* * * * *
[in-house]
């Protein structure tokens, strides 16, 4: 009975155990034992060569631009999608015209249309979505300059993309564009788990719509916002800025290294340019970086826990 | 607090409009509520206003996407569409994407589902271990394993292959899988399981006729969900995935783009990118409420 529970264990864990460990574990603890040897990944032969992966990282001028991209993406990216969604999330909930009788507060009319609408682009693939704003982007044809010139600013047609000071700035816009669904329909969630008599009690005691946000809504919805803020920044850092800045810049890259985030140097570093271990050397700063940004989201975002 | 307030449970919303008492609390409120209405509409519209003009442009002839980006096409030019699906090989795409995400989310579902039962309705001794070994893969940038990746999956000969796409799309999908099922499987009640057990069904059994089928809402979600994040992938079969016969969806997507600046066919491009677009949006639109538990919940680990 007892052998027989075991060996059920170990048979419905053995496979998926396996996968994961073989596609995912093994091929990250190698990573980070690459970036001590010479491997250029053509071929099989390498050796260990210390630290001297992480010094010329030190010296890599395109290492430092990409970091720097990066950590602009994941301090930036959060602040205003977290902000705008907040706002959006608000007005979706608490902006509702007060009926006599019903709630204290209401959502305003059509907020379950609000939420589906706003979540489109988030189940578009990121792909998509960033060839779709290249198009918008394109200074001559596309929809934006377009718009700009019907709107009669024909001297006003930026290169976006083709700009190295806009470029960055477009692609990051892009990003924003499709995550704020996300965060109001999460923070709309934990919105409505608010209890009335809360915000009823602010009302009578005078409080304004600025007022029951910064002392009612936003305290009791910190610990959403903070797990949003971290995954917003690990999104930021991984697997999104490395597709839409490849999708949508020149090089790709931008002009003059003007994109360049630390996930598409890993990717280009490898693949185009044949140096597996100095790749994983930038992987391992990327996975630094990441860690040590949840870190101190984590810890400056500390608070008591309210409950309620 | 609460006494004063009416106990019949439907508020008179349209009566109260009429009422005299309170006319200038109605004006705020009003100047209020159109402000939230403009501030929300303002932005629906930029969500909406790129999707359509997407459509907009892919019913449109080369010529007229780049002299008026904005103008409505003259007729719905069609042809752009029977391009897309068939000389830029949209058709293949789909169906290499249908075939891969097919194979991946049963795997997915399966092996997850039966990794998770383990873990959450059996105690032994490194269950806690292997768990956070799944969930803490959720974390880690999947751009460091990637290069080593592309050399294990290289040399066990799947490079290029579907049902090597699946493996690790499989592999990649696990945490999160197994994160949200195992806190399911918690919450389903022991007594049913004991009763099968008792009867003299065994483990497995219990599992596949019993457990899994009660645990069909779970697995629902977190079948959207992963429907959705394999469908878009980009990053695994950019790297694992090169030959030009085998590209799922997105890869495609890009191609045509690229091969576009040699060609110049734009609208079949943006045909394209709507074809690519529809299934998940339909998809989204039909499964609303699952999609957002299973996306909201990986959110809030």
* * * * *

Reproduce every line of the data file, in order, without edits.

[in-house]
């Protein structure tokens, strides 16, 4: 009975155990034992060569631009999608015209249309979505300059993309564009788990719509916002800025290294340019970086826990 | 607090409009509520206003996407569409994407589902271990394993292959899988399981006729969900995935783009990118409420 529970264990864990460990574990603890040897990944032969992966990282001028991209993406990216969604999330909930009788507060009319609408682009693939704003982007044809010139600013047609000071700035816009669904329909969630008599009690005691946000809504919805803020920044850092800045810049890259985030140097570093271990050397700063940004989201975002 | 307030449970919303008492609390409120209405509409519209003009442009002839980006096409030019699906090989795409995400989310579902039962309705001794070994893969940038990746999956000969796409799309999908099922499987009640057990069904059994089928809402979600994040992938079969016969969806997507600046066919491009677009949006639109538990919940680990 007892052998027989075991060996059920170990048979419905053995496979998926396996996968994961073989596609995912093994091929990250190698990573980070690459970036001590010479491997250029053509071929099989390498050796260990210390630290001297992480010094010329030190010296890599395109290492430092990409970091720097990066950590602009994941301090930036959060602040205003977290902000705008907040706002959006608000007005979706608490902006509702007060009926006599019903709630204290209401959502305003059509907020379950609000939420589906706003979540489109988030189940578009990121792909998509960033060839779709290249198009918008394109200074001559596309929809934006377009718009700009019907709107009669024909001297006003930026290169976006083709700009190295806009470029960055477009692609990051892009990003924003499709995550704020996300965060109001999460923070709309934990919105409505608010209890009335809360915000009823602010009302009578005078409080304004600025007022029951910064002392009612936003305290009791910190610990959403903070797990949003971290995954917003690990999104930021991984697997999104490395597709839409490849999708949508020149090089790709931008002009003059003007994109360049630390996930598409890993990717280009490898693949185009044949140096597996100095790749994983930038992987391992990327996975630094990441860690040590949840870190101190984590810890400056500390608070008591309210409950309620 | 609460006494004063009416106990019949439907508020008179349209009566109260009429009422005299309170006319200038109605004006705020009003100047209020159109402000939230403009501030929300303002932005629906930029969500909406790129999707359509997407459509907009892919019913449109080369010529007229780049002299008026904005103008409505003259007729719905069609042809752009029977391009897309068939000389830029949209058709293949789909169906290499249908075939891969097919194979991946049963795997997915399966092996997850039966990794998770383990873990959450059996105690032994490194269950806690292997768990956070799944969930803490959720974390880690999947751009460091990637290069080593592309050399294990290289040399066990799947490079290029579907049902090597699946493996690790499989592999990649696990945490999160197994994160949200195992806190399911918690919450389903022991007594049913004991009763099968008792009867003299065994483990497995219990599992596949019993457990899994009660645990069909779970697995629902977190079948959207992963429907959705394999469908878009980009990053695994950019790297694992090169030959030009085998590209799922997105890869495609890009191609045509690229091969576009040699060609110049734009609208079949943006045909394209709507074809690519529809299934998940339909998809989204039909499964609303699952999609957002299973996306909201990986959110809030």